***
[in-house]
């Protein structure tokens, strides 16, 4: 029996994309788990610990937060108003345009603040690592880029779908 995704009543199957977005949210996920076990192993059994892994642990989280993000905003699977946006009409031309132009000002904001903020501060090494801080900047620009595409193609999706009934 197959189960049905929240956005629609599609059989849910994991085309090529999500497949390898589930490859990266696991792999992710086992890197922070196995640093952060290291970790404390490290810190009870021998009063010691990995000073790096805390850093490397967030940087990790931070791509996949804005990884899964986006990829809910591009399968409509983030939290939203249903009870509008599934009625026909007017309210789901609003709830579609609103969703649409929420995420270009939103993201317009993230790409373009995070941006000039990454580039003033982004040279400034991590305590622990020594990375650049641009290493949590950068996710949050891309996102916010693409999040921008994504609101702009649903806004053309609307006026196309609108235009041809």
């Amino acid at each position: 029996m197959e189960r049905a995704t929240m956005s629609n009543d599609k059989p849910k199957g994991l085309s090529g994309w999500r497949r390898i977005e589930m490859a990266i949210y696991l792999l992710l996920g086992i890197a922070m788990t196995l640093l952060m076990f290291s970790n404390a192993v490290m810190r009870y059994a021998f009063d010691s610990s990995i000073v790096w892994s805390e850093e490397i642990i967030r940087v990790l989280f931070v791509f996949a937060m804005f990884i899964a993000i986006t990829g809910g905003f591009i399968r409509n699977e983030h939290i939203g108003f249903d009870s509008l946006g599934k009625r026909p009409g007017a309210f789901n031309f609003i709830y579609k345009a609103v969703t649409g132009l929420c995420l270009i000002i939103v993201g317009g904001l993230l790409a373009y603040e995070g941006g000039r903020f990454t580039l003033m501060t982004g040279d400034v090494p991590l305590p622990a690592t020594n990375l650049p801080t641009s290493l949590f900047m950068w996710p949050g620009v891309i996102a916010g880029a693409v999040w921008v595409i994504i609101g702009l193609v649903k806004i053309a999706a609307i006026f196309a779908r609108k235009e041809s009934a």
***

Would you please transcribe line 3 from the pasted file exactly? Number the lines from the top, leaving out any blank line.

């Amino acid at each position: 029996m197959e189960r049905a995704t929240m956005s629609n009543d599609k059989p849910k199957g994991l085309s090529g994309w999500r497949r390898i977005e589930m490859a990266i949210y696991l792999l992710l996920g086992i890197a922070m788990t196995l640093l952060m076990f290291s970790n404390a192993v490290m810190r009870y059994a021998f009063d010691s610990s990995i000073v790096w892994s805390e850093e490397i642990i967030r940087v990790l989280f931070v791509f996949a937060m804005f990884i899964a993000i986006t990829g809910g905003f591009i399968r409509n699977e983030h939290i939203g108003f249903d009870s509008l946006g599934k009625r026909p009409g007017a309210f789901n031309f609003i709830y579609k345009a609103v969703t649409g132009l929420c995420l270009i000002i939103v993201g317009g904001l993230l790409a373009y603040e995070g941006g000039r903020f990454t580039l003033m501060t982004g040279d400034v090494p991590l305590p622990a690592t020594n990375l650049p801080t641009s290493l949590f900047m950068w996710p949050g620009v891309i996102a916010g880029a693409v999040w921008v595409i994504i609101g702009l193609v649903k806004i053309a999706a609307i006026f196309a779908r609108k235009e041809s009934a």